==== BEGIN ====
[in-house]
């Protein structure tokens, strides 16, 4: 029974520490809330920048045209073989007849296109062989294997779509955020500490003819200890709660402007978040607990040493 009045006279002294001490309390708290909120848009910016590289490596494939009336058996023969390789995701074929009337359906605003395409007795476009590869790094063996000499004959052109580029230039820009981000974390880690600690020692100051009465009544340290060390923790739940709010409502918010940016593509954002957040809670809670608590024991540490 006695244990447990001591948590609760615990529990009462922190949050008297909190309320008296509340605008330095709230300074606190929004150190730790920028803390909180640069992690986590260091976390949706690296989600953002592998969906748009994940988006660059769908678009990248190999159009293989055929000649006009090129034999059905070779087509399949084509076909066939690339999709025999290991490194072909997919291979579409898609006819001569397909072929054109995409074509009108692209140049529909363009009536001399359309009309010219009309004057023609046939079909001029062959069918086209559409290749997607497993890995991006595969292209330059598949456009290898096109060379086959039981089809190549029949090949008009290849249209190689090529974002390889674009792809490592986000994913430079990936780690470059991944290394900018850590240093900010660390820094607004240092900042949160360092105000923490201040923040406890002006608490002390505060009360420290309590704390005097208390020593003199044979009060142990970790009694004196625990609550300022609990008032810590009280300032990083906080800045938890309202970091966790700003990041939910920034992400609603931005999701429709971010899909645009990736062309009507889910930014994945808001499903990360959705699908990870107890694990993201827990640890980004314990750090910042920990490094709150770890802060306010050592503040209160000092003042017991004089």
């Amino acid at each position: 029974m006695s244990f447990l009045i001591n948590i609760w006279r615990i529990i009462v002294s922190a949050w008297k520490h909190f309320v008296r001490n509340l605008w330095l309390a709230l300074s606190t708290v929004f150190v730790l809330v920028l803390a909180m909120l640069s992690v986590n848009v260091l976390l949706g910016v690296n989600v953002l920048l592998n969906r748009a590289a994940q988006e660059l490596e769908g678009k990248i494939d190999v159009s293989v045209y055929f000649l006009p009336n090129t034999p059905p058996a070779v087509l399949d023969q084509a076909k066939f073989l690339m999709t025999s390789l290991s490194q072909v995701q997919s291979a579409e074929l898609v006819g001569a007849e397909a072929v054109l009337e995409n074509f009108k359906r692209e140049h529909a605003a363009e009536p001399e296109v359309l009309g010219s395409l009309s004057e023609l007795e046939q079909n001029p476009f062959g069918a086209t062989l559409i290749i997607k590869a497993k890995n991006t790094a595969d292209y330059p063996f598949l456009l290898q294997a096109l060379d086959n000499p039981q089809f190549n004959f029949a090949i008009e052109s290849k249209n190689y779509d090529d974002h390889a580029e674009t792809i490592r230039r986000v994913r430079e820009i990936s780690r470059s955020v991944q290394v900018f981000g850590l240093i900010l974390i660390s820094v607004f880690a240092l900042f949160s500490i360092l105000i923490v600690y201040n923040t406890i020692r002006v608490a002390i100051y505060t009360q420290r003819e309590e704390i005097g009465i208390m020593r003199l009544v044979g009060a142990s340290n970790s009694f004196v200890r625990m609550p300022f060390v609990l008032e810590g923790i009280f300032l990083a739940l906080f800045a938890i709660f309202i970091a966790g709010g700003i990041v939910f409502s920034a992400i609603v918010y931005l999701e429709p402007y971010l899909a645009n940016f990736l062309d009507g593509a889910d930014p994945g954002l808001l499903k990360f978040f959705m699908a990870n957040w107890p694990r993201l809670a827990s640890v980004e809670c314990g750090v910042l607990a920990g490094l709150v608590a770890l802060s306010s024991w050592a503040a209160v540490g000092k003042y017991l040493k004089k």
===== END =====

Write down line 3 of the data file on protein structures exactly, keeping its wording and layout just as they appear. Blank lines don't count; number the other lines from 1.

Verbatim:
């Amino acid at each position: 029974m006695s244990f447990l009045i001591n948590i609760w006279r615990i529990i009462v002294s922190a949050w008297k520490h909190f309320v008296r001490n509340l605008w330095l309390a709230l300074s606190t708290v929004f150190v730790l809330v920028l803390a909180m909120l640069s992690v986590n848009v260091l976390l949706g910016v690296n989600v953002l920048l592998n969906r748009a590289a994940q988006e660059l490596e769908g678009k990248i494939d190999v159009s293989v045209y055929f000649l006009p009336n090129t034999p059905p058996a070779v087509l399949d023969q084509a076909k066939f073989l690339m999709t025999s390789l290991s490194q072909v995701q997919s291979a579409e074929l898609v006819g001569a007849e397909a072929v054109l009337e995409n074509f009108k359906r692209e140049h529909a605003a363009e009536p001399e296109v359309l009309g010219s395409l009309s004057e023609l007795e046939q079909n001029p476009f062959g069918a086209t062989l559409i290749i997607k590869a497993k890995n991006t790094a595969d292209y330059p063996f598949l456009l290898q294997a096109l060379d086959n000499p039981q089809f190549n004959f029949a090949i008009e052109s290849k249209n190689y779509d090529d974002h390889a580029e674009t792809i490592r230039r986000v994913r430079e820009i990936s780690r470059s955020v991944q290394v900018f981000g850590l240093i900010l974390i660390s820094v607004f880690a240092l900042f949160s500490i360092l105000i923490v600690y201040n923040t406890i020692r002006v608490a002390i100051y505060t009360q420290r003819e309590e704390i005097g009465i208390m020593r003199l009544v044979g009060a142990s340290n970790s009694f004196v200890r625990m609550p300022f060390v609990l008032e810590g923790i009280f300032l990083a739940l906080f800045a938890i709660f309202i970091a966790g709010g700003i990041v939910f409502s920034a992400i609603v918010y931005l999701e429709p402007y971010l899909a645009n940016f990736l062309d009507g593509a889910d930014p994945g954002l808001l499903k990360f978040f959705m699908a990870n957040w107890p694990r993201l809670a827990s640890v980004e809670c314990g750090v910042l607990a920990g490094l709150v608590a770890l802060s306010s024991w050592a503040a209160v540490g000092k003042y017991l040493k004089k």